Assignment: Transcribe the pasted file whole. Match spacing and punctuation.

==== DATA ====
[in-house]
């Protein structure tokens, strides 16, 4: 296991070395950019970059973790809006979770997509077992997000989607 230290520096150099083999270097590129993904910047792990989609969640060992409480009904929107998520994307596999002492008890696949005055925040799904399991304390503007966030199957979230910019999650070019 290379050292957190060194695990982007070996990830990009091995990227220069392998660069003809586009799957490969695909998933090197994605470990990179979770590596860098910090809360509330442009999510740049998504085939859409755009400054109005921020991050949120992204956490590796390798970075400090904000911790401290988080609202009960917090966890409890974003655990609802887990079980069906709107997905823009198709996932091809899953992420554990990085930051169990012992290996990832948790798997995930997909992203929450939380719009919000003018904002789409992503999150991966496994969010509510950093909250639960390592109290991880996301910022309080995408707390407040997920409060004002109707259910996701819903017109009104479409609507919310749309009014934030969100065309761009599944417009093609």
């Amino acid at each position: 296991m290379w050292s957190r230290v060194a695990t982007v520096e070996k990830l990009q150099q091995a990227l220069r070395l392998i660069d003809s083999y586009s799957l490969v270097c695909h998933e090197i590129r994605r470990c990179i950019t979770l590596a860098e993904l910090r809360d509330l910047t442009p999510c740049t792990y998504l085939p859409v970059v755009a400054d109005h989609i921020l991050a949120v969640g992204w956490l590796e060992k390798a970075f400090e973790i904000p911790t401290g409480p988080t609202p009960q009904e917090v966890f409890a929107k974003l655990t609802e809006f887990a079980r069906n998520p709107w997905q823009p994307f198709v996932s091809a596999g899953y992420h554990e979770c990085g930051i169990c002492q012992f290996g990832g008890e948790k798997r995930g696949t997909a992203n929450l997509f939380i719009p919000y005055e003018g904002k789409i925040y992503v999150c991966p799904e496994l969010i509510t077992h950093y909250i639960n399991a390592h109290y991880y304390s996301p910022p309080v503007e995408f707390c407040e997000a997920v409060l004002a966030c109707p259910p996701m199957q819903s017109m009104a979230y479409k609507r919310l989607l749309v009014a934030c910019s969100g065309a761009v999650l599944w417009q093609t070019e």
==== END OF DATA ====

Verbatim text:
[in-house]
């Protein structure tokens, strides 16, 4: 296991070395950019970059973790809006979770997509077992997000989607 230290520096150099083999270097590129993904910047792990989609969640060992409480009904929107998520994307596999002492008890696949005055925040799904399991304390503007966030199957979230910019999650070019 290379050292957190060194695990982007070996990830990009091995990227220069392998660069003809586009799957490969695909998933090197994605470990990179979770590596860098910090809360509330442009999510740049998504085939859409755009400054109005921020991050949120992204956490590796390798970075400090904000911790401290988080609202009960917090966890409890974003655990609802887990079980069906709107997905823009198709996932091809899953992420554990990085930051169990012992290996990832948790798997995930997909992203929450939380719009919000003018904002789409992503999150991966496994969010509510950093909250639960390592109290991880996301910022309080995408707390407040997920409060004002109707259910996701819903017109009104479409609507919310749309009014934030969100065309761009599944417009093609």
């Amino acid at each position: 296991m290379w050292s957190r230290v060194a695990t982007v520096e070996k990830l990009q150099q091995a990227l220069r070395l392998i660069d003809s083999y586009s799957l490969v270097c695909h998933e090197i590129r994605r470990c990179i950019t979770l590596a860098e993904l910090r809360d509330l910047t442009p999510c740049t792990y998504l085939p859409v970059v755009a400054d109005h989609i921020l991050a949120v969640g992204w956490l590796e060992k390798a970075f400090e973790i904000p911790t401290g409480p988080t609202p009960q009904e917090v966890f409890a929107k974003l655990t609802e809006f887990a079980r069906n998520p709107w997905q823009p994307f198709v996932s091809a596999g899953y992420h554990e979770c990085g930051i169990c002492q012992f290996g990832g008890e948790k798997r995930g696949t997909a992203n929450l997509f939380i719009p919000y005055e003018g904002k789409i925040y992503v999150c991966p799904e496994l969010i509510t077992h950093y909250i639960n399991a390592h109290y991880y304390s996301p910022p309080v503007e995408f707390c407040e997000a997920v409060l004002a966030c109707p259910p996701m199957q819903s017109m009104a979230y479409k609507r919310l989607l749309v009014a934030c910019s969100g065309a761009v999650l599944w417009q093609t070019e």